On one of those calls, I got some bad news from a friend, a colleague, really. They were pretty ill, but getting through it. Although I wasn’t raised to pray to a deity, this person was and has a good heart; I’ve always admired their sunny disposition. I’ve also known some Quakers and always appreciated their practice of sitting in silence, and their concept of “holding someone in the light.” So tonight after my bike ride and daily yoga, I flipped my Insight Meditation Timer app over to meditate and chose a five-minute one about compassion in honor of my friend. Usually I wait until I’m hitting the hay to meditate, so I tend to pass out before it’s done, or it doesn’t make much of an impact. Today, for some reason, it stuck with me.

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611.8 Miles in November 2020. Oh Yeah: 5,999.9 Miles in 11 Months of 2020!

Penultimate. I used to think that meant a really great writing instrument. (Actually, I didn’t; I just made up that pun right now.) Anyway, November has ended, and December has begun. Eleven months down, one to go. I’ve already surpassed the number of miles from my second longest year, the first one I kept records. That was 5,306 miles in 2016, and now I’m on the cusp of 6,000 miles for 2020. Since I’ve already achieved my huge goal of the equivalent of once around the equator (24,901 miles), anything else is gravy. Yummmm…. gravy. Anyway, here’s a short review of my statistics from last month.

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The Coronacles of Blarneya, Part II

Back when the coronavirus which becomes the disease COVID-19 pandemic was just six weeks old (the length of the lockdown in Austin, Texas), I wrote Part I of this title. If you were here for that long, rambling and meandering post (or go read It now), you may recall a sense of aimless wandering. You might have been right about that. In many ways, we as a human race were doing that long before this outbreak. Now we are clearly fumbling our way through this waking nightmare, bad movie, or really, just stark reality. So as the band War sang,

Take a little trip, take a little trip
Take a little trip and see
Take a little trip, take a little trip
Take a little trip with me

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My Own Private I Dunno

I’m feeling a bit philosophical about having just finished bicycling the equivalent of one spin around the entire equator. It was no small feat, taking almost five whole years including rest days. After such an epic, long-term, half a decade of riding my bicycle, the question I get asked, and am naturally asking myself, is: What comes next? I dunno. But maybe I can begin to try to figure out an answer here.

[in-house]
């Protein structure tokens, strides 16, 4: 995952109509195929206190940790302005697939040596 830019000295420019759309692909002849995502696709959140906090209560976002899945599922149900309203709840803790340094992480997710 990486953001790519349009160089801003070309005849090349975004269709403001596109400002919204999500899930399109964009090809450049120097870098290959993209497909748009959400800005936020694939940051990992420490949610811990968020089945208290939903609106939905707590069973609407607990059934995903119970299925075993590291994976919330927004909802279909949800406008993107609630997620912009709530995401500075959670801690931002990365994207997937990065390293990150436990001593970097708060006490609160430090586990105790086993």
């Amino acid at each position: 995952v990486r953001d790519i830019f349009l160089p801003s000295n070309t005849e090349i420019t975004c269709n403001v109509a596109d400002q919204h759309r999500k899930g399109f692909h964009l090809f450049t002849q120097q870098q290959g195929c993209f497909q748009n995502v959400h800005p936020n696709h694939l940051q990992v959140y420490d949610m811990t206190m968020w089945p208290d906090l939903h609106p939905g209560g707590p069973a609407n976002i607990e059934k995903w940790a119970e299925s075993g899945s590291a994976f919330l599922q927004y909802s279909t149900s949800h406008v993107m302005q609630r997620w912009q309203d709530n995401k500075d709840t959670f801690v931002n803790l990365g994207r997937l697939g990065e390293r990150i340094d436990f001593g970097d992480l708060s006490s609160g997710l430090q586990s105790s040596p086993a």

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AROUND THE WORLD IN 1,770 DAYS (24,901 MILES): 5-YEAR GOAL ACCOMPLISHED !!!

*NEWER POSTS ARE BELOW.* Yes. I did it. I finally finished the equivalent of bicycling one lap of Planet Earth at the equator. Pretty awesome, if you ask me. Or even if you didn’t ask. Let me tell you about it. You’re already here, right? May as well keep reading. It’s a lot easier than biking around the world, I can assure you of that!

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Approaching the Summit of a Goal? Prepare for the Ride Downhill

As with most if not all of my posts, I’m writing it because I think it might help others in some small way. But I’m a work in progress also trying to figure things out myself. This comes after 2.75 years of daily walking and  writing, 4.75 years of blogging, 5.75 years of a whole bunch of bicycling and almost 1.00 year of daily biking, plus 6.75 years of daily yoga. So I know a thing or two about my own sports psychology. (I’m no professional though, so see a real doctor if you need one.) As I approach the zenith of several goals, one quite big, another that’s Huge, and a third that’s FREAKING GINORMOUS, I know that there’s a big zenith of a let-down coming, too. So let’s talk about what we can do about when that happens.

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Moving A Dude’s Abode and Body: A Buddhist View

It was moving day. Again. Or days, rather, because who would I ask to help in these times? As a perpetually underpaid and underemployed renter in high-priced Austin, Texas, when my lease is up, it’s time to move on. And these days have been hot ones, too. On the thermometer it was 93 — tying the record. With high humidity it felt much hotter, 101, which is a lot for early May. The average high is 10 degrees cooler, at 89. I feel both the burns, from sun and in the muscles. But importantly, I still got some stuff moved. And moving my abode and my body as much as I do are worth some rumination.